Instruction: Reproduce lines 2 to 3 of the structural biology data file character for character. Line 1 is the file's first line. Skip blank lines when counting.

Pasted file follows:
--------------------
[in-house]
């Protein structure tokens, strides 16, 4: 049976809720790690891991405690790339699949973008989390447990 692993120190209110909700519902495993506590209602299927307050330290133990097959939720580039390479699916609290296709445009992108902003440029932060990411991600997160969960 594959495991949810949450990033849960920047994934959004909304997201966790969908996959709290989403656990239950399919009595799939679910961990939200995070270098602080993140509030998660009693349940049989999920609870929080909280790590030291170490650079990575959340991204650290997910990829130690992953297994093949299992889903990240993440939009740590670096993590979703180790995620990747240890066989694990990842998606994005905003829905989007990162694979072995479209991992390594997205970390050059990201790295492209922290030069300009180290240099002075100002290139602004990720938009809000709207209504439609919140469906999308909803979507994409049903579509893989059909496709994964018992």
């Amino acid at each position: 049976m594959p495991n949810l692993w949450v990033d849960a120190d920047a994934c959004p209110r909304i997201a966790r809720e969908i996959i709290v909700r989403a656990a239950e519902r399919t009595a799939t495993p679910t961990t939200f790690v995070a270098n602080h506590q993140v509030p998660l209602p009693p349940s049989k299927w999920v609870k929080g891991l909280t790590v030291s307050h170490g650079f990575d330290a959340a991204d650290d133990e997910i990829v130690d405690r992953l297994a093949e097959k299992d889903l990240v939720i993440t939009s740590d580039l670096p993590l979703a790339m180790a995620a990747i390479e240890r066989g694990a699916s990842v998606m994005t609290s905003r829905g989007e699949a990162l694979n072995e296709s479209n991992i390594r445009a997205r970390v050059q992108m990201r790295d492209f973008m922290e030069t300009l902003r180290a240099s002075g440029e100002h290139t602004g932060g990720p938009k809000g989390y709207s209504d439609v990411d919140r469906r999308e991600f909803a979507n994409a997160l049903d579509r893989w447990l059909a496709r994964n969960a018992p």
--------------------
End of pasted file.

């Protein structure tokens, strides 16, 4: 049976809720790690891991405690790339699949973008989390447990 692993120190209110909700519902495993506590209602299927307050330290133990097959939720580039390479699916609290296709445009992108902003440029932060990411991600997160969960 594959495991949810949450990033849960920047994934959004909304997201966790969908996959709290989403656990239950399919009595799939679910961990939200995070270098602080993140509030998660009693349940049989999920609870929080909280790590030291170490650079990575959340991204650290997910990829130690992953297994093949299992889903990240993440939009740590670096993590979703180790995620990747240890066989694990990842998606994005905003829905989007990162694979072995479209991992390594997205970390050059990201790295492209922290030069300009180290240099002075100002290139602004990720938009809000709207209504439609919140469906999308909803979507994409049903579509893989059909496709994964018992």
């Amino acid at each position: 049976m594959p495991n949810l692993w949450v990033d849960a120190d920047a994934c959004p209110r909304i997201a966790r809720e969908i996959i709290v909700r989403a656990a239950e519902r399919t009595a799939t495993p679910t961990t939200f790690v995070a270098n602080h506590q993140v509030p998660l209602p009693p349940s049989k299927w999920v609870k929080g891991l909280t790590v030291s307050h170490g650079f990575d330290a959340a991204d650290d133990e997910i990829v130690d405690r992953l297994a093949e097959k299992d889903l990240v939720i993440t939009s740590d580039l670096p993590l979703a790339m180790a995620a990747i390479e240890r066989g694990a699916s990842v998606m994005t609290s905003r829905g989007e699949a990162l694979n072995e296709s479209n991992i390594r445009a997205r970390v050059q992108m990201r790295d492209f973008m922290e030069t300009l902003r180290a240099s002075g440029e100002h290139t602004g932060g990720p938009k809000g989390y709207s209504d439609v990411d919140r469906r999308e991600f909803a979507n994409a997160l049903d579509r893989w447990l059909a496709r994964n969960a018992p």